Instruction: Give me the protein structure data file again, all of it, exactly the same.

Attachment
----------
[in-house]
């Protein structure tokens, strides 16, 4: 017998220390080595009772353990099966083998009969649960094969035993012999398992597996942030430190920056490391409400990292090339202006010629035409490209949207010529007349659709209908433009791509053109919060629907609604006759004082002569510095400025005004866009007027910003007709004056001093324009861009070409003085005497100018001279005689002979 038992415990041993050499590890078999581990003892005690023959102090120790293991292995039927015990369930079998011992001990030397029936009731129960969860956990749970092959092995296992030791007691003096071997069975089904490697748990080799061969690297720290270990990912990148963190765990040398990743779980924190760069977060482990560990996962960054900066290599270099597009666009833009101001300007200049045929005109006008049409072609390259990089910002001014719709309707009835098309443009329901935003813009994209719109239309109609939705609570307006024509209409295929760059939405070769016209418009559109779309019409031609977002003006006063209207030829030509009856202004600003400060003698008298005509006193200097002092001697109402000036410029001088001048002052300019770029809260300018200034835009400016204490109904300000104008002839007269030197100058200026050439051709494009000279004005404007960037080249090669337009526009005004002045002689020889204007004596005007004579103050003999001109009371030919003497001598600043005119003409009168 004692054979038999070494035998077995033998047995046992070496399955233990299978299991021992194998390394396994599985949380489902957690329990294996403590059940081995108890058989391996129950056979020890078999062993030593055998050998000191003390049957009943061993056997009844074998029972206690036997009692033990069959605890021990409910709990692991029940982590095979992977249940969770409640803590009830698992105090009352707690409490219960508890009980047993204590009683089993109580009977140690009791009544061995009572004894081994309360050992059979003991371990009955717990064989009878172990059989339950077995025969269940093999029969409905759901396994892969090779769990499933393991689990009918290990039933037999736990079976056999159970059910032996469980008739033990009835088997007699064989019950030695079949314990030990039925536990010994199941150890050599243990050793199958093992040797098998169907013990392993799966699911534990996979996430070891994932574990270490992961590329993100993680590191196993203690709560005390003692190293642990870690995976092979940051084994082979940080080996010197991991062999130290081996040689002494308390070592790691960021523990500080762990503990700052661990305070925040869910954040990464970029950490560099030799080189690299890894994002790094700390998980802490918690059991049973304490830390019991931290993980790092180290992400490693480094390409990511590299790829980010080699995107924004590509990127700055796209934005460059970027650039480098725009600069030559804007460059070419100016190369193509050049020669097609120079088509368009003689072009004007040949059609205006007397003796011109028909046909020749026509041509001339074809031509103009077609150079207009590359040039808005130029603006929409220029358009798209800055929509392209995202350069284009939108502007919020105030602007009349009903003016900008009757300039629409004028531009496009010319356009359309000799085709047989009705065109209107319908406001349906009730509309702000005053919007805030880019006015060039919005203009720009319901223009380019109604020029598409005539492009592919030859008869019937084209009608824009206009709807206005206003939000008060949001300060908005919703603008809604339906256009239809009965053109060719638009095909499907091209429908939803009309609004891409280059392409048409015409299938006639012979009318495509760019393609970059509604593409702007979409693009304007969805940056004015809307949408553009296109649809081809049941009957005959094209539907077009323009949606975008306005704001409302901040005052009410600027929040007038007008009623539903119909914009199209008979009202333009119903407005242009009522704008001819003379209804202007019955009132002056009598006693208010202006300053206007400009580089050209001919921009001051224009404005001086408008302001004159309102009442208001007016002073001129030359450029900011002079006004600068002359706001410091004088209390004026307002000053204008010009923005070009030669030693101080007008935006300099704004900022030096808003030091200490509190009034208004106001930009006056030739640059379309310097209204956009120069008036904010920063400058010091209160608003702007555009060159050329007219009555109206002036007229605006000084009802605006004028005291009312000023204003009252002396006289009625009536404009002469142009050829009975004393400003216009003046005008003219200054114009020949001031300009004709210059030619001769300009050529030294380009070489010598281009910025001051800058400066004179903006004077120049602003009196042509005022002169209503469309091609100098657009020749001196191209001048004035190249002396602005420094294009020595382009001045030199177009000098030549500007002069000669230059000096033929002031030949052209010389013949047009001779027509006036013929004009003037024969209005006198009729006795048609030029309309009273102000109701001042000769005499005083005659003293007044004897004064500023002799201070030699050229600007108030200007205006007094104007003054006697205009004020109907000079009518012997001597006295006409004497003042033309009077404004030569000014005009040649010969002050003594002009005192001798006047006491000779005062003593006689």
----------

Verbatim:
[in-house]
């Protein structure tokens, strides 16, 4: 017998220390080595009772353990099966083998009969649960094969035993012999398992597996942030430190920056490391409400990292090339202006010629035409490209949207010529007349659709209908433009791509053109919060629907609604006759004082002569510095400025005004866009007027910003007709004056001093324009861009070409003085005497100018001279005689002979 038992415990041993050499590890078999581990003892005690023959102090120790293991292995039927015990369930079998011992001990030397029936009731129960969860956990749970092959092995296992030791007691003096071997069975089904490697748990080799061969690297720290270990990912990148963190765990040398990743779980924190760069977060482990560990996962960054900066290599270099597009666009833009101001300007200049045929005109006008049409072609390259990089910002001014719709309707009835098309443009329901935003813009994209719109239309109609939705609570307006024509209409295929760059939405070769016209418009559109779309019409031609977002003006006063209207030829030509009856202004600003400060003698008298005509006193200097002092001697109402000036410029001088001048002052300019770029809260300018200034835009400016204490109904300000104008002839007269030197100058200026050439051709494009000279004005404007960037080249090669337009526009005004002045002689020889204007004596005007004579103050003999001109009371030919003497001598600043005119003409009168 004692054979038999070494035998077995033998047995046992070496399955233990299978299991021992194998390394396994599985949380489902957690329990294996403590059940081995108890058989391996129950056979020890078999062993030593055998050998000191003390049957009943061993056997009844074998029972206690036997009692033990069959605890021990409910709990692991029940982590095979992977249940969770409640803590009830698992105090009352707690409490219960508890009980047993204590009683089993109580009977140690009791009544061995009572004894081994309360050992059979003991371990009955717990064989009878172990059989339950077995025969269940093999029969409905759901396994892969090779769990499933393991689990009918290990039933037999736990079976056999159970059910032996469980008739033990009835088997007699064989019950030695079949314990030990039925536990010994199941150890050599243990050793199958093992040797098998169907013990392993799966699911534990996979996430070891994932574990270490992961590329993100993680590191196993203690709560005390003692190293642990870690995976092979940051084994082979940080080996010197991991062999130290081996040689002494308390070592790691960021523990500080762990503990700052661990305070925040869910954040990464970029950490560099030799080189690299890894994002790094700390998980802490918690059991049973304490830390019991931290993980790092180290992400490693480094390409990511590299790829980010080699995107924004590509990127700055796209934005460059970027650039480098725009600069030559804007460059070419100016190369193509050049020669097609120079088509368009003689072009004007040949059609205006007397003796011109028909046909020749026509041509001339074809031509103009077609150079207009590359040039808005130029603006929409220029358009798209800055929509392209995202350069284009939108502007919020105030602007009349009903003016900008009757300039629409004028531009496009010319356009359309000799085709047989009705065109209107319908406001349906009730509309702000005053919007805030880019006015060039919005203009720009319901223009380019109604020029598409005539492009592919030859008869019937084209009608824009206009709807206005206003939000008060949001300060908005919703603008809604339906256009239809009965053109060719638009095909499907091209429908939803009309609004891409280059392409048409015409299938006639012979009318495509760019393609970059509604593409702007979409693009304007969805940056004015809307949408553009296109649809081809049941009957005959094209539907077009323009949606975008306005704001409302901040005052009410600027929040007038007008009623539903119909914009199209008979009202333009119903407005242009009522704008001819003379209804202007019955009132002056009598006693208010202006300053206007400009580089050209001919921009001051224009404005001086408008302001004159309102009442208001007016002073001129030359450029900011002079006004600068002359706001410091004088209390004026307002000053204008010009923005070009030669030693101080007008935006300099704004900022030096808003030091200490509190009034208004106001930009006056030739640059379309310097209204956009120069008036904010920063400058010091209160608003702007555009060159050329007219009555109206002036007229605006000084009802605006004028005291009312000023204003009252002396006289009625009536404009002469142009050829009975004393400003216009003046005008003219200054114009020949001031300009004709210059030619001769300009050529030294380009070489010598281009910025001051800058400066004179903006004077120049602003009196042509005022002169209503469309091609100098657009020749001196191209001048004035190249002396602005420094294009020595382009001045030199177009000098030549500007002069000669230059000096033929002031030949052209010389013949047009001779027509006036013929004009003037024969209005006198009729006795048609030029309309009273102000109701001042000769005499005083005659003293007044004897004064500023002799201070030699050229600007108030200007205006007094104007003054006697205009004020109907000079009518012997001597006295006409004497003042033309009077404004030569000014005009040649010969002050003594002009005192001798006047006491000779005062003593006689």